The Lakeville Journal Opinion/Viewpoint

Turning Back The Pages 2-23-12

Turning Back The Pages

100 years ago — February 1912

The Observer (editorial): Sharon is to build a big stretch of new cement sidewalks the coming summer. If only the sidewalk germ would hit Lakeville, it would find a splendid field for work. Sidewalks are about the greatest need the village has, but they seem mighty slow in coming. The other villages all around us are distancing us in this respect, and we can not be very proud of the fact.

Letters to the Editor February 23, 2012

Letter To The Editor - Lakeville Journal

Apply for fuel help by March 15

Is H5N1 influenza a doomsday virus, as some would have us believe?

The Body Scientific

The papers have been full of articles over recent months about a doomsday influenza virus called H5N1 that has been created by scientists. The New York Times (Jan. 7), the Economist and other papers are thundering about looming calamity, and this column was about to do the same. But in a moment of sense I decided to visit my friend and colleague, Vincent Racaniello. Dr. Racaniello is the Higgins professor of microbiology at Columbia, the author of an important virology textbook and host of the podcast “This Week in Virology.”

Rock solid case for saving our stone walls

Nature's Notebook

The ghost of a snake rail fence zigzags through the woods. I can tell its old location by the line of stones that once were piled at its base.

Ain't Over Til

Editorial Cartoon

Upstairs or downstairs? Where do you see yourself?

Consider This

Yes, we’ve succumbed. And that is not the royal “we,” even though we are referring to a British subject. The “we” is me, and pretty much everyone I know, and what we’ve succumbed to is the latest drawing room drama from the BBC, “Downton Abbey.”

Who is not talking about it? The New York Times reported that people are having British-themed viewing parties. It seems to be a common reaction to a primetime British event; when Prince William wed Kate Middleton, the papers were filled with similar stories — any excuse to don a tiara.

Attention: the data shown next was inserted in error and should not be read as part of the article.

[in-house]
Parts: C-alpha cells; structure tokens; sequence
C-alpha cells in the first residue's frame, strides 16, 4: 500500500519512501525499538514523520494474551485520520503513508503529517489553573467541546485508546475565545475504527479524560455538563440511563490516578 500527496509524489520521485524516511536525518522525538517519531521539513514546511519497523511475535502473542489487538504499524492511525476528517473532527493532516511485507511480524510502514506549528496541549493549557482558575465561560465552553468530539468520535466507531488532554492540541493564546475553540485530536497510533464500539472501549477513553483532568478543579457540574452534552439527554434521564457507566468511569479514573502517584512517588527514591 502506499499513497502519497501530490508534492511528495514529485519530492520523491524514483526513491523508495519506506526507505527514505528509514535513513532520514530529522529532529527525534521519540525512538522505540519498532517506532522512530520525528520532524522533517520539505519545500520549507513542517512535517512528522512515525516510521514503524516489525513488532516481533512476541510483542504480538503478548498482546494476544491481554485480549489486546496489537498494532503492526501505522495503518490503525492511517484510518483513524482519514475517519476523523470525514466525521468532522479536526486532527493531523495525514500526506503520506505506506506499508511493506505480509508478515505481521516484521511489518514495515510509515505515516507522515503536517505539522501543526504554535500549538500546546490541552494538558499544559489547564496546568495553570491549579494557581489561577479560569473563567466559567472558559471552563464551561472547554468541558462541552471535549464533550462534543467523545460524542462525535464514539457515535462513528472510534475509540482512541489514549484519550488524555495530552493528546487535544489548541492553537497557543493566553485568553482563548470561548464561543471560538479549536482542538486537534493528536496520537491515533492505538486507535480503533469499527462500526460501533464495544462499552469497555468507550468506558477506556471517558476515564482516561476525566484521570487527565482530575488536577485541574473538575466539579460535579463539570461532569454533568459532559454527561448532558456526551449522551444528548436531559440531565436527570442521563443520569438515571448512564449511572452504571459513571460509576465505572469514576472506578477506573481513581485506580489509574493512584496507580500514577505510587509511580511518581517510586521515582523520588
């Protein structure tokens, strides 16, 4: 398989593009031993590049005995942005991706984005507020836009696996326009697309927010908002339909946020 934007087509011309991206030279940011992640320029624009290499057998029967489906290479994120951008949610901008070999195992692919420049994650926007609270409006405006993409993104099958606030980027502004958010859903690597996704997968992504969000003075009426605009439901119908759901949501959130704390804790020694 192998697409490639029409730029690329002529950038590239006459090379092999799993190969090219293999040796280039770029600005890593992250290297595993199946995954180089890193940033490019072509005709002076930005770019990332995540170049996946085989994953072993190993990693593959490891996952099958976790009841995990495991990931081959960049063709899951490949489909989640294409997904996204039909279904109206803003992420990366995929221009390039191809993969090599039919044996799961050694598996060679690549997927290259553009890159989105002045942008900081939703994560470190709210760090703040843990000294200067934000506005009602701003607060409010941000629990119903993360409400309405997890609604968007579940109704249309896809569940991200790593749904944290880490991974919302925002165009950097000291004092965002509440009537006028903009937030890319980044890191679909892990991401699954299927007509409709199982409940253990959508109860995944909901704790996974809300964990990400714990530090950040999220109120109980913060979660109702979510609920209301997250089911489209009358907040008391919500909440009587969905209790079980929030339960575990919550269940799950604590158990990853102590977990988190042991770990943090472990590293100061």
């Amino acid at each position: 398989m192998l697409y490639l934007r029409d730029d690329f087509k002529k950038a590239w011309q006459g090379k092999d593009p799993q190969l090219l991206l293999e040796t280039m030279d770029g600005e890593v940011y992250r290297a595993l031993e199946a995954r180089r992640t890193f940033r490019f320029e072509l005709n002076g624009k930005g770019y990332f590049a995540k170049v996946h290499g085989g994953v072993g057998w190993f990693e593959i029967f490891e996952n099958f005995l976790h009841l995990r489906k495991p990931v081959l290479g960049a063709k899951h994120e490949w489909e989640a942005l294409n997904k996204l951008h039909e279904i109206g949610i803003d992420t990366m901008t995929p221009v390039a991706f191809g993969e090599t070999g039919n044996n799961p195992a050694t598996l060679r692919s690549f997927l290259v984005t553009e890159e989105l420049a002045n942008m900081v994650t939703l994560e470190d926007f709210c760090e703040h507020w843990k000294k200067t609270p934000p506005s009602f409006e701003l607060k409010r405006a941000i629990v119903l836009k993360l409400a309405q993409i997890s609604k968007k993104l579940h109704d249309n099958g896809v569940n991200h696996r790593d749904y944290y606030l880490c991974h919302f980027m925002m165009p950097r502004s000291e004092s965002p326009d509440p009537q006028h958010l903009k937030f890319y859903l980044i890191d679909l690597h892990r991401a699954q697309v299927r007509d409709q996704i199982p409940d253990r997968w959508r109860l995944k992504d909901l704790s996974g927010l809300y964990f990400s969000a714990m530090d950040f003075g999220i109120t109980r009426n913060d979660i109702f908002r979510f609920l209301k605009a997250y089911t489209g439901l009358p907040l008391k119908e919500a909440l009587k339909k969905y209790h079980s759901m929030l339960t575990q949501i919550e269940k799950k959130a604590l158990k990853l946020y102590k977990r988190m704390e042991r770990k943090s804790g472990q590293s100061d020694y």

War, peace and U.S. politicians

If You Ask Me

In 2007, when Mitt Romney first ran for president, his handlers attempted to humanize him by having his five sons connect with the voters via the Internet. It was a bad idea as the heirs, then in their 20’s and 30’s, came across as not very humorous preppies, in other words, Romney’s sons.

Before the 2008 Iowa Caucus, I wrote a column suggesting Romney might want to leave the boys home when he campaigned in Waterloo, the hometown of five other brothers who played a very different role in the nation’s history.

The NDAA for 2012: What it means for us

Field Notes From A Battleground

Part 4 of 5

In Part 3 of this series, Church analyzed the critical element of the NDAA, Section 1021, which many critics see as disastrous. This week, he continues that analysis and examines other significant sections.

In case you were wondering, someone is watching you

Body Politic

The FBI now employs 36,000 people and focuses ever more on dissenters. The CIA, supposedly prohibited from spying domestically, now stations agents in local police departments. Homeland Security may legally confiscate your computer and smart phone at the airport, copy their contents and eventually give them back. Civilian agencies have drones to follow you.

And that’s just the beginning.

Not just words, actions

The Lakeville Journal Editorial

So there it is: that’s my vision for Connecticut. That’s what I see in our future: an economic revival.
Some people will surely say an economic revival is beyond our grasp, that I’m asking too much, that I’m setting an expectation that is too high.
They’ll say we should be content to just make progress.
I say those people are dead wrong.
I say setting high expectations is exactly what we should be doing.
— Gov. Dannel P. Malloy

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